"They all crossed into forbidden territory. They all tampered with the laws that lay down who should be loved and how. And how much. "
The year is 1969. In the state of Kerala, on the southernmost tip of India, a skyblue Plymouth with chrome tailfins is stranded on the highway amid a Marxist workers' demonstration. Inside the car sit two-egg twins Rahel and Esthappen, and so begins their tale. . . .
Armed only with the invincible innocence of children, they fashion a childhood for themselves in the shade of the wreck that is their family--their lonely, lovely mother, Ammu (who loves by night the man her children love by day), their blind grandmother, Mammachi (who plays Handel on her violin), their beloved uncle Chacko (Rhodes scholar, pickle baron, radical Marxist, bottom-pincher), their enemy, Baby Kochamma (ex-nun and incumbent grandaunt), and the ghost of an imperial entomologist's moth (with unusually dense dorsal tufts).
When their English cousin, Sophie Mol, and her mother, Margaret Kochamma, arrive on a Christmas visit, Esthappen and Rahel learn that Things Can Change in a Day. That lives can twist into new, ugly shapes, even cease forever, beside their river "graygreen." With fish in it. With the sky and trees in it. And at night, the broken yellow moon in it.
The brilliantly plotted story uncoils with an agonizing sense of foreboding and inevitability. Yet nothing prepares you for what lies at the heart of it.
The God of Small Things takes on the Big Themes--Love. Madness. Hope. Infinite Joy. Here is a writer who dares to break the rules. To dislocate received rhythms and create the language she requires, a language that is at once classical and unprecedented. Arundhati Roy has given us a book that is anchored to anguish, but fueled by wit and magic.
"synopsis" may belong to another edition of this title.
In her first novel, award-winning Indian screenwriter Arundhati Roy conjures a whoosh of wordplay that rises from the pages like a brilliant jazz improvisation. The God of Small Things is nominally the story of young twins Rahel and Estha and the rest of their family, but the book feels like a million stories spinning out indefinitely; it is the product of a genius child-mind that takes everything in and transforms it in an alchemy of poetry. The God of Small Things is at once exotic and familiar to the Western reader, written in an English that's completely new and invigorated by the Asian Indian influences of culture and language.From the Back Cover:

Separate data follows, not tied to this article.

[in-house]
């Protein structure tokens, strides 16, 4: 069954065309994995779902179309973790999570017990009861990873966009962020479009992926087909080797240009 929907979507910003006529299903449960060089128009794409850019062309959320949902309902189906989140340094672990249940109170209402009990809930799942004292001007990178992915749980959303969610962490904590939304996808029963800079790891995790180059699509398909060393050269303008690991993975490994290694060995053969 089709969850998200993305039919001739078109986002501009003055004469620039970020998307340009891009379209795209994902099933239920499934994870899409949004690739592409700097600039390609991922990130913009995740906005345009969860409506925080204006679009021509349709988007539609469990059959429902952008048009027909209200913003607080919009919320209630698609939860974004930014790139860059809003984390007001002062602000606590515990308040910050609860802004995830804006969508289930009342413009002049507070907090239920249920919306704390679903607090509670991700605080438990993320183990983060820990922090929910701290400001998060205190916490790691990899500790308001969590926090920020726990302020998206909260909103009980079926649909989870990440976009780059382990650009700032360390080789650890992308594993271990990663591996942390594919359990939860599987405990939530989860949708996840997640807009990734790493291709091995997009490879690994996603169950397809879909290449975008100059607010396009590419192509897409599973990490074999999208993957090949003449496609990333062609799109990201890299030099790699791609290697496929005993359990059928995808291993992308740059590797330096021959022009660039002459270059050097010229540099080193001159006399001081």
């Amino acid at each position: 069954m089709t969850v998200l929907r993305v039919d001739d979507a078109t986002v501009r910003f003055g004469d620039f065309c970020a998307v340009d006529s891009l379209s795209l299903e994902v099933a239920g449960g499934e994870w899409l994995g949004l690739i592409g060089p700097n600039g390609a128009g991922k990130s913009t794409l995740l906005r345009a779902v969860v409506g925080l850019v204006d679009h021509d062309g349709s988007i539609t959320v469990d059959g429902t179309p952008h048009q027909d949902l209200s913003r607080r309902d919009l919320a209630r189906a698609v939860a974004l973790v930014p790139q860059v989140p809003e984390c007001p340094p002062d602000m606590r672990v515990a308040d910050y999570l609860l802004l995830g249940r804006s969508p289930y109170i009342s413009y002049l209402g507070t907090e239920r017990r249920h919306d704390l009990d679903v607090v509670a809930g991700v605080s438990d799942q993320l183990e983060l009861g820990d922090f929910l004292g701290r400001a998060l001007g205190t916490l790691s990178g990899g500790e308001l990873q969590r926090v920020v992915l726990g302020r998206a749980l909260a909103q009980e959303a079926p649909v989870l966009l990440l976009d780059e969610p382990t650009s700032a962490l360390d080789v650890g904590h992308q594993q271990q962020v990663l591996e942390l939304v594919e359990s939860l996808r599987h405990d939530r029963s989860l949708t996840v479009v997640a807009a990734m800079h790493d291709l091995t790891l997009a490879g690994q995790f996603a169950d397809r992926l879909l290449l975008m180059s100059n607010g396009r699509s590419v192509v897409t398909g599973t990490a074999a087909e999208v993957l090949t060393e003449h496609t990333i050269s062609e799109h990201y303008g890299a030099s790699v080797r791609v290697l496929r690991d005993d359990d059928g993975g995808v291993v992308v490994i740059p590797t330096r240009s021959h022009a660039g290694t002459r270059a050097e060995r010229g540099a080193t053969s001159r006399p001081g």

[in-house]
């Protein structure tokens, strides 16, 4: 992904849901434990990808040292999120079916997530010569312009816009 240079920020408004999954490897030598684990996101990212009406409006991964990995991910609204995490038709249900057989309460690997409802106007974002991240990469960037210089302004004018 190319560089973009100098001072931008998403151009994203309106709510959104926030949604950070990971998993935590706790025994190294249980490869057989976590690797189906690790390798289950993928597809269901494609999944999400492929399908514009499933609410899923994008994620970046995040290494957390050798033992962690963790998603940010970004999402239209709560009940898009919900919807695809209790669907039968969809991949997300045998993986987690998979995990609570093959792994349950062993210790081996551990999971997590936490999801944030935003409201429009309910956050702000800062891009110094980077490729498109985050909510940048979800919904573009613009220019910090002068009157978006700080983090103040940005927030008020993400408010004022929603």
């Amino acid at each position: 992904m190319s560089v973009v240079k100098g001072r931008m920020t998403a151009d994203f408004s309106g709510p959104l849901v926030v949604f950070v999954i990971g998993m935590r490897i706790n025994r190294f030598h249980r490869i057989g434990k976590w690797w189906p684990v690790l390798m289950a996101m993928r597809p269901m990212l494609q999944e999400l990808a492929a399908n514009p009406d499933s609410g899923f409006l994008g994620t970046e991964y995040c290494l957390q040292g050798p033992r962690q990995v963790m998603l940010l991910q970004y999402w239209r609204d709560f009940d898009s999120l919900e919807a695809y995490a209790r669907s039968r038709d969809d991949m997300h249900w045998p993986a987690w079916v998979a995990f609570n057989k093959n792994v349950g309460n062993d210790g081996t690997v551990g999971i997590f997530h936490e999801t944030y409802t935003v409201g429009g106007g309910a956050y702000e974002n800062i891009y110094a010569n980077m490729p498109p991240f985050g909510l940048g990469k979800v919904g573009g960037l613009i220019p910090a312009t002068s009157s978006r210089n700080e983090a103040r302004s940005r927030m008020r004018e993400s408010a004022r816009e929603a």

"A work of highly conscious art--A Tiger Woodsian début -- the author hits the long, socio-cosmic ball but is also exquisite in her short game. Like a devotionally built temple,
The God of Small Things builds a massive interlocking structure of fine, intensely felt details." - John Updike, The New Yorker
"A gorgeous and seductive fever dream of a novel, and a truly spectacular début." - Kirkus Reviews
"With sensuous prose, a dreamlike style infused with breathtakingly beautiful images and keen insights into human nature, Roy's début novel charts fresh territory in the genre of magical, prismatic literature--Roy's clarity of vision is remarkable, her voice original, her story beautifully constructed and masterfully told." - Publishers Weekly (*starred review)
"A work that is complex in structure, sophisticated in its handling of time, and bold in its themes. But perhaps what is most remarkable is Roy's deft use of language." - Maclean's
"A compelling tale of forbidden love and its catastrophic consequences, wonderfully vivid--Arundhati Roy's novel has a magic and mystery all its own." - The Toronto Star
"Roy weaves her bold and startling narrative in sequences of luminously rendered scenes--remarkable." - The Globe and Mail
"Drenched with poetic image and saturated with wisdom, the book's rich tapestry is a tour de force in good storytelling, a book to savour and remember." - The London Free Press
"A first novel of remarkable resonance and originality--like Rushdie she is a dazzling stylist, someone who loves the sound and play of words--The God of Small Things is both funny and insightful." - The Edmonton Journal
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Book Description Random House, 1997. Hardcover. Book Condition: New. Bookseller Inventory # DADAX0679457313
Book Description Random House, 1997. Hardcover. Book Condition: New. book. Bookseller Inventory # 0679457313
Book Description U.S.A.: Random House, 1997. Hardcover. Book Condition: New. Dust Jacket Condition: As New. Tiny nick to the dust jacket, bottom spine. Clean, unmarked pages; firm binding. Language: eng Language: eng 0.0. Bookseller Inventory # 1128-BGSVA-BX5-2-17
Book Description Random House, 1997. Hardcover. Book Condition: New. Bookseller Inventory # P110679457313
Book Description Random House Inc, Westminster, Maryland, U.S.A., 1997. Soft cover. Book Condition: New. Dust Jacket Condition: New. RARE Advance Reader's Edition. 1st Printing per Random House policy of starting the number line at 2. Trade paperback format in a Publisher Slip Case. New copy. Never read. Slip case has 2 tiny chips. Beautiful copy of book and case. COLLECTOR'S COPY. Bookseller Inventory # 000896